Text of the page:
Most of my professional experience involving sexual predation involves undercover stings where some pervert starts up a conversation with a willing "teenager" who turns out to be an undercover cop or agent.

The kids we discovered cyber chatting with adults were also sneaking out after dark in places where they could meet adults in the flesh. Computer chat is a symptom not a cause. The report went on to state: "The risks minors face online are complex and multifaceted and are in most cases not significantly different than those they face offline." And although sex sells television programs and even funding for academic studies, the starkest conclusion was bereft of titillation: "Bullying and harassment, most often by peers, are the most frequent threats that minors face, both online and offline."

The report was prepared by a task force of academics and industry experts pursuant to a request by the "Attorneys General Multi-State Working Group" on computer issues including social networking, sexual predation, exposure to pornography and related issues. The AGs seemed to have jumped on the recurring band wagon of "the world is going to hell in a hand basket" and "our teenagers are in imminent danger" that have, over the ages featured "Professor Harold Hill" warning of the imminent doom to teens due to shooting pool, Elvis Presley's swiveling hips, bikini bathing suits, rap music, backwards baseball caps and most recently the internet.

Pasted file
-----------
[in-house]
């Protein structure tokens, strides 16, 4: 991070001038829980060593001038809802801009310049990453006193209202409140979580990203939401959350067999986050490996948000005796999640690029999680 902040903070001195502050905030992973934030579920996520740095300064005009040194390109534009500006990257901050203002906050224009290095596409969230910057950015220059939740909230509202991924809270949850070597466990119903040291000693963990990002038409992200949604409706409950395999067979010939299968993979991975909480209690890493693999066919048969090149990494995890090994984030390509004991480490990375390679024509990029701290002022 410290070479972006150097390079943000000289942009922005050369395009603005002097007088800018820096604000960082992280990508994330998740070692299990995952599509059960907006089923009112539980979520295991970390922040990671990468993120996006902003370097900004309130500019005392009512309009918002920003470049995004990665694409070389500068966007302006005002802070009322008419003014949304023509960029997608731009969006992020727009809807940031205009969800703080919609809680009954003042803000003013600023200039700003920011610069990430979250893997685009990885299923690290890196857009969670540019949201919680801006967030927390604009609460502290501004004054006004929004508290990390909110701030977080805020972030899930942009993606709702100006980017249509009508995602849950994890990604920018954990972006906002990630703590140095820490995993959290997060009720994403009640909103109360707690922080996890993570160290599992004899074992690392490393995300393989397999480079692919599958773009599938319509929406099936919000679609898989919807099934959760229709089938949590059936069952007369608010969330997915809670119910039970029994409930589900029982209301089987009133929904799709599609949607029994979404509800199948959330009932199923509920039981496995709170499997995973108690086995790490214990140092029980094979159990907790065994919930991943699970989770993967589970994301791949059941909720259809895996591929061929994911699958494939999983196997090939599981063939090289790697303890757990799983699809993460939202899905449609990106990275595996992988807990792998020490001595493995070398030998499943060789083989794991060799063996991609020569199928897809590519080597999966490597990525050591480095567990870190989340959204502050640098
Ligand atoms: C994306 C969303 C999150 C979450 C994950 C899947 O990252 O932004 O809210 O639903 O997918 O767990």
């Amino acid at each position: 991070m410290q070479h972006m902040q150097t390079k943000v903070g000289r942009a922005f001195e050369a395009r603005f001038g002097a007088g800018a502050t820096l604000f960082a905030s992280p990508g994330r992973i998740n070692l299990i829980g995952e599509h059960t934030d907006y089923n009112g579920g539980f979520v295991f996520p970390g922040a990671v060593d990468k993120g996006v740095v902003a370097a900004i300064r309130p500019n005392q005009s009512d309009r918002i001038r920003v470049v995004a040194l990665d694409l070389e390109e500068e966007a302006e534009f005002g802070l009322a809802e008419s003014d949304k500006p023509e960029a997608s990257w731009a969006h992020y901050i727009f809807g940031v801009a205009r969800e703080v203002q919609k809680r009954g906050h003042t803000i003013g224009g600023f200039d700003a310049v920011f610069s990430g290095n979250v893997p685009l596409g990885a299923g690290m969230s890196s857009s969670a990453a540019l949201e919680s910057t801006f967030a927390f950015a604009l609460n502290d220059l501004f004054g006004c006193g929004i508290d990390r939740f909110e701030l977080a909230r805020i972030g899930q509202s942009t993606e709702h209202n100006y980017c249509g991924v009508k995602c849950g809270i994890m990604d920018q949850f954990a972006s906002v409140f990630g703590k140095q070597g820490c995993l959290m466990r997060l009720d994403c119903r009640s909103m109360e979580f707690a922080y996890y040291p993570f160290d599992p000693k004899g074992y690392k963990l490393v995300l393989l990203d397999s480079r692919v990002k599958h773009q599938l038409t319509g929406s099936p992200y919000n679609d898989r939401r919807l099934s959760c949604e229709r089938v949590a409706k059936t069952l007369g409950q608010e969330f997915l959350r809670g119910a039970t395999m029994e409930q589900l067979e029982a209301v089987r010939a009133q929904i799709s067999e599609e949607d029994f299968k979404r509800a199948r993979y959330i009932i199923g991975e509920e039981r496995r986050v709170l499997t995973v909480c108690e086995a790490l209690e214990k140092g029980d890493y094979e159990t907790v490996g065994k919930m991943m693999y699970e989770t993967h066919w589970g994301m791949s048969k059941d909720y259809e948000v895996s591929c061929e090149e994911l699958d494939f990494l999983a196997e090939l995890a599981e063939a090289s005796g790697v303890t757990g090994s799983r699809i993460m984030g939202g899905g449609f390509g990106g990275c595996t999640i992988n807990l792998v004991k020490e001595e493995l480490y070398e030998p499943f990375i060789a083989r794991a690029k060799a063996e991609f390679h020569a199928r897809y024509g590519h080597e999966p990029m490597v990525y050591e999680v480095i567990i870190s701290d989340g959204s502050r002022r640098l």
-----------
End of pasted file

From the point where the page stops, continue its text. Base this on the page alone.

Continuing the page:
I don't mean to be glib: cyber-crime exists. One child lured away from home on the internet by an adult is one too many and such crimes should be vigorously investigated and prosecuted. But before ripping out the DSL connection, people should read the Berkman report.
The kind of things my guys see on teenagers' computers involves discussions of inappropriate behavior amongst schoolmates. Yes that includes sex, but it also includes drugs and other criminal activity.

When a parent hires us to examine the computer of their suspect child we frequently see pornography. Often times that results in over- or under-reaction.

The over reaction is "I don't want my 15 year-old son seeing naked women." My reaction: Get over it. Fifteen year old boys are curious about nudity."